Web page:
This past weekend a few of us headed down to Oak Park, Illinois to attend a conference on college campus ministry. Anglican 1000 and the Greenhouse Movement sponsored the event, Greenhouse hosting at their new “home base,” the Greenhouse Mission Center, a beautiful stone building, once home to a Methodist church. “Open the Doors to College Campuses” was the theme of the conference. We heard several plenary talks from church leaders, and broke off into smaller discussion groups to hear teaching from young people involved first-hand with college campus ministry and church planting. Other tracks offered concerned catechesis, cross-cultural ministry, and becoming a “host church” for a campus missionary. Times of Spirit-filled worship were interlaced throughout the weekend, and we finished up Saturday afternoon with Holy Eucharist, celebrated by the Rt. Rev. Roger Ames who preached on the role of passion, story, and identity in missional ministry. The weekend was steeped in prayer and we heard testimonies of healing and restoration.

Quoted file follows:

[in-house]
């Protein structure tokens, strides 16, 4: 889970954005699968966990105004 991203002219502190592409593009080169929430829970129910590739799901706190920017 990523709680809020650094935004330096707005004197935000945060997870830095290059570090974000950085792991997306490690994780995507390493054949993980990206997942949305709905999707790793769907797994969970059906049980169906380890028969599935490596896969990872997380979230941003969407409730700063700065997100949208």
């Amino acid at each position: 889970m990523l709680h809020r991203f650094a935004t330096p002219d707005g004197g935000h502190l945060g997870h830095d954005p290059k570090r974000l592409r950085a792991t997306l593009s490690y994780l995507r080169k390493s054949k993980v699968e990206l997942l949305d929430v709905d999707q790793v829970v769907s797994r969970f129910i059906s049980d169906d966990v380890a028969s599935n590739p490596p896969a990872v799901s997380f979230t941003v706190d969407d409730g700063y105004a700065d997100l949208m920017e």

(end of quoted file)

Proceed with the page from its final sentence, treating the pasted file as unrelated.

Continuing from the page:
One insight that I walked away with is that the Anglican Church does provide an avenue for those who desire to be connected to the ancient Church through liturgy, sacraments, and apostolic oversight, while being able to exercise the charisms of Spirit-empowered mission rooted in the Gospel. I think this is one reason many young people are finding themselves walking the “Canterbury Trail.” An awakening to the importance of the historic Church tied to a deep, God-given desire for the spread of the Gospel makes Anglicanism a good place for old and young alike. Persons of all ages attended Anglican 1000 and learned from one another. Not only does the Anglican Church provide a place for generational gaps to be overcome, but also for a collective mission-oriented mindset. The Church is growing, the Gospel is being brought to peoples of all nations, and these movements are doing a fine job of sending persons of all ages and ethnicities into the world for the sake of the Kingdom.